Food for Thought: What is it about our media that plays into this perception?

William Shakespeare once wrote, "All the world's a stage, and all the men and women are merely players… "Well said, Will! I'd like to piggyback off of that quote and add that if the world is a stage then modern media is the spotlight.

As anyone who has ever sat in the audience at a live musical or performance knows, the spotlight plays a critical role in what the audience sees. We (the audience) pay attention to what the media shows us and we all respond accordingly. Typically we respond with excitement or enthusiasm, bewilderment, fear, compassion, judgment…the list can really go on.

Note: Let me clarify that by "media" I am referring to any portal through which news is delivered.

My primary area of instruction is centered on varying perspectives of terrorism throughout the international community. My last blog was about the risk of terrorism in Russia during the Sochi Olympics. I mentioned the PLO's attack during the Munich Olympics in 1972 to illustrate the utilization of media on the global stage. The media as a tool coupled with states with unstable political climates reiterates the message that there will always be individuals or groups that will do whatever is necessary to alleviate their plight, bring awareness to their cause and have eyes drawn in their direction—and what better way to do that than in a highly visible public platform?

The riots in Kiev had been taking place long before the Olympics started but the images of the apocalyptic Independent Square hit the news waves smack dab in the middle of the Olympic Games. Coincidence? I encourage you to challenge yourself and make your own informed decision.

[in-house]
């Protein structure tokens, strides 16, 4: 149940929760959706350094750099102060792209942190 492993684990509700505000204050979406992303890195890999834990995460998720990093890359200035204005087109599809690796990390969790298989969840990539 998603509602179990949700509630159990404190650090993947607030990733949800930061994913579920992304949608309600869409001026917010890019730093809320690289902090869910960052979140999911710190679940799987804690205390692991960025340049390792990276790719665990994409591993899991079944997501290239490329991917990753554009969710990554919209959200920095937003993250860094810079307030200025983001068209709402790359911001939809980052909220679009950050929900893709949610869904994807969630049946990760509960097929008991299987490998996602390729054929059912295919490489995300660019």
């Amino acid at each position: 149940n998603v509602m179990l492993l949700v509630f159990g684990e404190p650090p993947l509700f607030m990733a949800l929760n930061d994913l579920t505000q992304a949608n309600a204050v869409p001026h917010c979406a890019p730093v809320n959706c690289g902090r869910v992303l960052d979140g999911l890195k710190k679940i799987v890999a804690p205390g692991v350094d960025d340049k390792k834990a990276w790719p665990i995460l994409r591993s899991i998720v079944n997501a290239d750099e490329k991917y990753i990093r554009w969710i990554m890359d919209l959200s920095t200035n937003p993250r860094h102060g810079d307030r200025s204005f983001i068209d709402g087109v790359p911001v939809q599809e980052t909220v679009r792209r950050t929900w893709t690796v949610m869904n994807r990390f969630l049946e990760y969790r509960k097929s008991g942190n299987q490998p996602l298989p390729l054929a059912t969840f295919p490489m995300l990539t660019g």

In the days and weeks following times of crisis in the United States our media outlets showed us images and stories that evoked feelings from all of us. I am certain that we can all recall where we were and what was happening around us the day the first and second planes hit the Twin Towers. How many times in the weeks and months that followed did we see the replay of that day? The media's ability to remind, reiterate and reverberate is powerful and inexorable. Further, this begs the questions: who is in control of the spotlight? Those delivering the news? Or those making the news?

Take everything that I have written with a grain of salt. Irony abounds as I have also attempted to cast my own spotlight on issues using a media portal (or, in other words, a deliberate result of globalization). With the myriad of media choices available, the everyday American has ample opportunities to broaden their perspectives and discern for themselves how they want their information delivered. The everyday American has the freedom to decide what is relevant to them and how they want to receive that information.

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Work Cited

Baylis, J., Smith, S. and Owens, P. (2011). The Globalization of World Politics. Oxford University Press. USA.

Mullen, J. and Ford, D. (2014) Up to speed: Uncertainty reigns in divided Ukraine. CNN. Retrieved on February 24, 2014 from http://www.cnn.com/2014/02/24/world/europe/ukraine-protests-up-to-speed/